A quick one this morning.
The BBC is running a story about a campaign by road safety charity Brake to ban the use of hands-free mobiles on the road.
They’ve a few studies and numbers to back up their campaign, and I’m not going to go into the rights and wrongs of it because in five or fifty years time we might well find they’re right and countless lives could have been saved if we’d listened.
Their principal statistical argument, though, is downright bizarre. I’ve set it down here to save you the trouble of actually navigating to another page, as that might reduce your powers of concentration.
Brake said a Freedom of Information request showed more than 500,000 people had points on their licence for using a phone or being otherwise distracted.
What the hell is that supposed to tell us?
In an earlier version of the story, the fact that 6% of this half million had committed more than one such offence was also cited as “powerful evidence” of the dangers of driving in this way.
Well, forgive me, but isn’t this a bit like saying we should ban satsumas because millions of people are eating easy-peel oranges?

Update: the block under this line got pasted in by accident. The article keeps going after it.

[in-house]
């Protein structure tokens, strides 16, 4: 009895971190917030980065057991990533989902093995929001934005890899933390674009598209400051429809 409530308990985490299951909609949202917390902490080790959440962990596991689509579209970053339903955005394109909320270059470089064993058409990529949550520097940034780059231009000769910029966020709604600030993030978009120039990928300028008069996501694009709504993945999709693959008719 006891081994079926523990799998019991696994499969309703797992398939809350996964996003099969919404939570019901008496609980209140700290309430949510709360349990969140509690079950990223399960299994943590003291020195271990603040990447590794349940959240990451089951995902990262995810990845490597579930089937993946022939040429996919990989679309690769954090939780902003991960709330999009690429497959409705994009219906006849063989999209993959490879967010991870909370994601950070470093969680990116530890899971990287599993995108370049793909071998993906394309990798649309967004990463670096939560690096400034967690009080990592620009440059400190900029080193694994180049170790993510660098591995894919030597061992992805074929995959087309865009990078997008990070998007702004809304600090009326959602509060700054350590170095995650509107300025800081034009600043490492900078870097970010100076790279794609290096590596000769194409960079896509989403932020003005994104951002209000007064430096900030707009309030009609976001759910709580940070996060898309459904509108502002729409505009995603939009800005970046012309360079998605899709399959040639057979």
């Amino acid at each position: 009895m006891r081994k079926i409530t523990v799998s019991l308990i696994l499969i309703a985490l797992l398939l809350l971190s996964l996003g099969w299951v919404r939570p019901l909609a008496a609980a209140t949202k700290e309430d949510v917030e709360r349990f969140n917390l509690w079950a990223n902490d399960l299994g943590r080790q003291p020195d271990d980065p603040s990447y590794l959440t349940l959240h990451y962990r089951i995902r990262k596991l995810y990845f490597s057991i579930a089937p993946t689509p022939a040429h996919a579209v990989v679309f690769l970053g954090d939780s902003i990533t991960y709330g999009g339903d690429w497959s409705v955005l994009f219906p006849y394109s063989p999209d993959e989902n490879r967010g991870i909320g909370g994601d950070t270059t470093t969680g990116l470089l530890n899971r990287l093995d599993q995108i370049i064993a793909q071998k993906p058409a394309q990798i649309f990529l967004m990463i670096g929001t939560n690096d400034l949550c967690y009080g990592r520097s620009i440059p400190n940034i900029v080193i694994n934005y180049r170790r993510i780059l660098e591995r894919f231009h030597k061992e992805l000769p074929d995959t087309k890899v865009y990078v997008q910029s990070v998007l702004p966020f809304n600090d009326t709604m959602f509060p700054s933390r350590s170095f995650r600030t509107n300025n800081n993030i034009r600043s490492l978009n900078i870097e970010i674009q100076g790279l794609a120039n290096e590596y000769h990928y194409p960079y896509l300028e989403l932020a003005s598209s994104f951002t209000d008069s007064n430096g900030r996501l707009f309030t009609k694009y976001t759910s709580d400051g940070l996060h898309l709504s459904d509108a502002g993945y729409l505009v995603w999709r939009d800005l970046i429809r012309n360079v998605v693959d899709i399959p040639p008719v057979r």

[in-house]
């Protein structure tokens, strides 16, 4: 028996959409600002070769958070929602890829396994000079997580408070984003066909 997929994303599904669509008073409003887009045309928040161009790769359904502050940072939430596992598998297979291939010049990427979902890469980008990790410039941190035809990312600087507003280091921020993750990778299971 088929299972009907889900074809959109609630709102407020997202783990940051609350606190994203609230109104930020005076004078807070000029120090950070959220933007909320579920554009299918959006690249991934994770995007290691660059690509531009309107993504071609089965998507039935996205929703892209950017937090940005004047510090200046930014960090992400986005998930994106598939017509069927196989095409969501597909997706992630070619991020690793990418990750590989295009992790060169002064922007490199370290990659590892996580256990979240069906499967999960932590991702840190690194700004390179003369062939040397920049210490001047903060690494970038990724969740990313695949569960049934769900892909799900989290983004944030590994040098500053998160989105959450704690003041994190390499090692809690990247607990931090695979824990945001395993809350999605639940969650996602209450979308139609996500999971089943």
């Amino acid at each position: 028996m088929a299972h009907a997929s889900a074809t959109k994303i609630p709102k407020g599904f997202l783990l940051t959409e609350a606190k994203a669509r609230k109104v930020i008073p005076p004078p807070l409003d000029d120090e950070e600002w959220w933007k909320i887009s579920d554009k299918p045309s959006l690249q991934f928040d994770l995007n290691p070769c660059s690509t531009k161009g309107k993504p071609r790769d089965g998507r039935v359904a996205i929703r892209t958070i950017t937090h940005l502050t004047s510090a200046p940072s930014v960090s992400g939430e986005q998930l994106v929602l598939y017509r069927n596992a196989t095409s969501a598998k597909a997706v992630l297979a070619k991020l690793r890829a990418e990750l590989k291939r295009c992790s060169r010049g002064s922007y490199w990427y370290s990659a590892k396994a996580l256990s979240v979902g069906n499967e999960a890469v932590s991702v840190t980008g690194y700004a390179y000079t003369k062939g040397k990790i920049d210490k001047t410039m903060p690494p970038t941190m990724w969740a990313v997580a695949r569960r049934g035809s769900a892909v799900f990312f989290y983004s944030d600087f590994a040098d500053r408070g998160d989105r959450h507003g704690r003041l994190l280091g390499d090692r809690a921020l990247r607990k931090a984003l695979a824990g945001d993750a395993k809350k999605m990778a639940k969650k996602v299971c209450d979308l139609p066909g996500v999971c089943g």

Maybe I’ve missed the point. Please let me know if I have. But the central argument surely has to be that it’s dangerous to talk on the phone. Even the hands-free. If they’d managed to provide a statistic that the people who’d been caught in some distracting behaviour had actually had an accident, or were more likely to, then fine – and maybe they have, maybe that’s buried somewhere in the back of the report, a clear statistical correlation between traffic accidents and phones. But it’s not there, not right up there on the front page. Instead all they’re telling us is that the existing law criminalises nearly one per cent of the population of the country, more than one per cent of the population that can drive, and rather than prove that it was worth it, that lives have been saved, they’re just asking us to add some more.
Incidentally, their response to the oft-quoted argument that “hands-free phones are no more dangerous than having a conversation with the person sitting next to you in the car” is that “a significant proportion of conversation relies on body language”. I think someone should tell them this makes the phone safer, not more dangerous, because unlike the person sitting next to you, you’re not going to be looking at the phone trying to read some additional meaning into the way its buttons look today.
I’m all in favour of road safety. I really am. But if someone tries to convince me they’re right by throwing random numbers at me that don’t have the slightest bearing on their argument, I’m not going to let them get away with it.
That’s your lot, anyway. Sorry. Just annoyed me, is all.